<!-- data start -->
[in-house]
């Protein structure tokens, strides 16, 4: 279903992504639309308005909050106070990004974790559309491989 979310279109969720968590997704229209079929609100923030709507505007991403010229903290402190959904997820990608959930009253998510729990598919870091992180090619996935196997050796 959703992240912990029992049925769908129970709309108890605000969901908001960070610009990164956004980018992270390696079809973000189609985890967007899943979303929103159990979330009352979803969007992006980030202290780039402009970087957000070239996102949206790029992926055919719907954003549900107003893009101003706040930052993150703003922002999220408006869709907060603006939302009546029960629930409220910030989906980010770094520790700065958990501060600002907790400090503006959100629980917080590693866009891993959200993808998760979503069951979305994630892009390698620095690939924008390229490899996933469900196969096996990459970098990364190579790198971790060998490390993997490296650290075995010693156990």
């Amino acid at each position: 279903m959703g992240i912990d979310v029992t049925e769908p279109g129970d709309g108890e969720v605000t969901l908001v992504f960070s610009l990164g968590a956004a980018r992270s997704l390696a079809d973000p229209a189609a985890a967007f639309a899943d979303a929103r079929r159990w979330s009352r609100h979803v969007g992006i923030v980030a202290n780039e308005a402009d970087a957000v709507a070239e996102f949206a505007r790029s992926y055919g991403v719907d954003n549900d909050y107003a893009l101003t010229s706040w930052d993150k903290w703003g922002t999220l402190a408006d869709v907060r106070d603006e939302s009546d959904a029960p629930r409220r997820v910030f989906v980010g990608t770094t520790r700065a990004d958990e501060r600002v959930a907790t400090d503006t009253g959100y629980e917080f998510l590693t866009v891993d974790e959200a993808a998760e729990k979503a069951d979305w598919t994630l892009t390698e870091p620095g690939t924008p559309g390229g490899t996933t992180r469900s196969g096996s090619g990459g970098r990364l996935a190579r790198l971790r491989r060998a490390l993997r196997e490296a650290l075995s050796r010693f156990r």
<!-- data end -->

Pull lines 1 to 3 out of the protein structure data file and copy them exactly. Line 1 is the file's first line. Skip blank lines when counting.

[in-house]
């Protein structure tokens, strides 16, 4: 279903992504639309308005909050106070990004974790559309491989 979310279109969720968590997704229209079929609100923030709507505007991403010229903290402190959904997820990608959930009253998510729990598919870091992180090619996935196997050796 959703992240912990029992049925769908129970709309108890605000969901908001960070610009990164956004980018992270390696079809973000189609985890967007899943979303929103159990979330009352979803969007992006980030202290780039402009970087957000070239996102949206790029992926055919719907954003549900107003893009101003706040930052993150703003922002999220408006869709907060603006939302009546029960629930409220910030989906980010770094520790700065958990501060600002907790400090503006959100629980917080590693866009891993959200993808998760979503069951979305994630892009390698620095690939924008390229490899996933469900196969096996990459970098990364190579790198971790060998490390993997490296650290075995010693156990």
């Amino acid at each position: 279903m959703g992240i912990d979310v029992t049925e769908p279109g129970d709309g108890e969720v605000t969901l908001v992504f960070s610009l990164g968590a956004a980018r992270s997704l390696a079809d973000p229209a189609a985890a967007f639309a899943d979303a929103r079929r159990w979330s009352r609100h979803v969007g992006i923030v980030a202290n780039e308005a402009d970087a957000v709507a070239e996102f949206a505007r790029s992926y055919g991403v719907d954003n549900d909050y107003a893009l101003t010229s706040w930052d993150k903290w703003g922002t999220l402190a408006d869709v907060r106070d603006e939302s009546d959904a029960p629930r409220r997820v910030f989906v980010g990608t770094t520790r700065a990004d958990e501060r600002v959930a907790t400090d503006t009253g959100y629980e917080f998510l590693t866009v891993d974790e959200a993808a998760e729990k979503a069951d979305w598919t994630l892009t390698e870091p620095g690939t924008p559309g390229g490899t996933t992180r469900s196969g096996s090619g990459g970098r990364l996935a190579r790198l971790r491989r060998a490390l993997r196997e490296a650290l075995s050796r010693f156990r």